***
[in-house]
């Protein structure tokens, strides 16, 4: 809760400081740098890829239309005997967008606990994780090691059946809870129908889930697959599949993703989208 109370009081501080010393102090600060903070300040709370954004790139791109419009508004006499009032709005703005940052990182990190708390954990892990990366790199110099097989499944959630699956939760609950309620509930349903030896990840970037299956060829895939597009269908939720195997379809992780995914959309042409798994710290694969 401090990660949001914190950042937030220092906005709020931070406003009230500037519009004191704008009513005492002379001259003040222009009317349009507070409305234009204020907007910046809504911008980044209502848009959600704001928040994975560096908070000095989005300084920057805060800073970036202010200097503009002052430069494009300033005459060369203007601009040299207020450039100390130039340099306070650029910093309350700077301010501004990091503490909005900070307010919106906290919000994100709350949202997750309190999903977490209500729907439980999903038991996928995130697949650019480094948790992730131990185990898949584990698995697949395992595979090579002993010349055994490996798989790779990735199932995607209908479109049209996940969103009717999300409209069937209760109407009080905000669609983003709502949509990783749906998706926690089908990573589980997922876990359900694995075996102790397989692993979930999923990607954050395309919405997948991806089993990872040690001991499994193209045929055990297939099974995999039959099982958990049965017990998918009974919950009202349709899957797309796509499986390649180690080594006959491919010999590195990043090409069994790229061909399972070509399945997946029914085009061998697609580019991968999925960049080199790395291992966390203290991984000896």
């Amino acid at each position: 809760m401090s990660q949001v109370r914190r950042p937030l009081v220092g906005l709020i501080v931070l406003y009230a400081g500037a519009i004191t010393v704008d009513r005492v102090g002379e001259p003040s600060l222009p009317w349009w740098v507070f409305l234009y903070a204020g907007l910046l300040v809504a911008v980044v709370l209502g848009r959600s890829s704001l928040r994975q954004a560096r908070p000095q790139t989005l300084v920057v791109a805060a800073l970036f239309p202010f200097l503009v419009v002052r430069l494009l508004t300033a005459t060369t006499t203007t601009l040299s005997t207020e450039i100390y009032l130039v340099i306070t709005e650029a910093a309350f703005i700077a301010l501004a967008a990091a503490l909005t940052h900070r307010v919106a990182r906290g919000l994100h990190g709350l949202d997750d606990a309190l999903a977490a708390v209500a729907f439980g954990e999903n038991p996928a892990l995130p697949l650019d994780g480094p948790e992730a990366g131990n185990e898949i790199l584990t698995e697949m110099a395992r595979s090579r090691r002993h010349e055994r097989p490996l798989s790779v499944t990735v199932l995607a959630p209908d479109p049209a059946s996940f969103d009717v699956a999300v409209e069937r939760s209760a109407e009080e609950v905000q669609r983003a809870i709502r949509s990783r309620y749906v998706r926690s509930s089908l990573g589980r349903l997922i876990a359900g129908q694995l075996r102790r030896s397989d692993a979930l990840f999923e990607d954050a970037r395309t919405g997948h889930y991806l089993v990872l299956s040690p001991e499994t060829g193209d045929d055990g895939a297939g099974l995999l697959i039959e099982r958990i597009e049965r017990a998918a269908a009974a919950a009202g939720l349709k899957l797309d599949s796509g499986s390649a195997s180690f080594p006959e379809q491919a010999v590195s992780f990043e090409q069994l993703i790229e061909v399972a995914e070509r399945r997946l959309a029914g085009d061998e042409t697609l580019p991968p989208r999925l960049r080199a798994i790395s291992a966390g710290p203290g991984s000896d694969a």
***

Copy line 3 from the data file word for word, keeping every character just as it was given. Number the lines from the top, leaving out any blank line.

């Amino acid at each position: 809760m401090s990660q949001v109370r914190r950042p937030l009081v220092g906005l709020i501080v931070l406003y009230a400081g500037a519009i004191t010393v704008d009513r005492v102090g002379e001259p003040s600060l222009p009317w349009w740098v507070f409305l234009y903070a204020g907007l910046l300040v809504a911008v980044v709370l209502g848009r959600s890829s704001l928040r994975q954004a560096r908070p000095q790139t989005l300084v920057v791109a805060a800073l970036f239309p202010f200097l503009v419009v002052r430069l494009l508004t300033a005459t060369t006499t203007t601009l040299s005997t207020e450039i100390y009032l130039v340099i306070t709005e650029a910093a309350f703005i700077a301010l501004a967008a990091a503490l909005t940052h900070r307010v919106a990182r906290g919000l994100h990190g709350l949202d997750d606990a309190l999903a977490a708390v209500a729907f439980g954990e999903n038991p996928a892990l995130p697949l650019d994780g480094p948790e992730a990366g131990n185990e898949i790199l584990t698995e697949m110099a395992r595979s090579r090691r002993h010349e055994r097989p490996l798989s790779v499944t990735v199932l995607a959630p209908d479109p049209a059946s996940f969103d009717v699956a999300v409209e069937r939760s209760a109407e009080e609950v905000q669609r983003a809870i709502r949509s990783r309620y749906v998706r926690s509930s089908l990573g589980r349903l997922i876990a359900g129908q694995l075996r102790r030896s397989d692993a979930l990840f999923e990607d954050a970037r395309t919405g997948h889930y991806l089993v990872l299956s040690p001991e499994t060829g193209d045929d055990g895939a297939g099974l995999l697959i039959e099982r958990i597009e049965r017990a998918a269908a009974a919950a009202g939720l349709k899957l797309d599949s796509g499986s390649a195997s180690f080594p006959e379809q491919a010999v590195s992780f990043e090409q069994l993703i790229e061909v399972a995914e070509r399945r997946l959309a029914g085009d061998e042409t697609l580019p991968p989208r999925l960049r080199a798994i790395s291992a966390g710290p203290g991984s000896d694969a």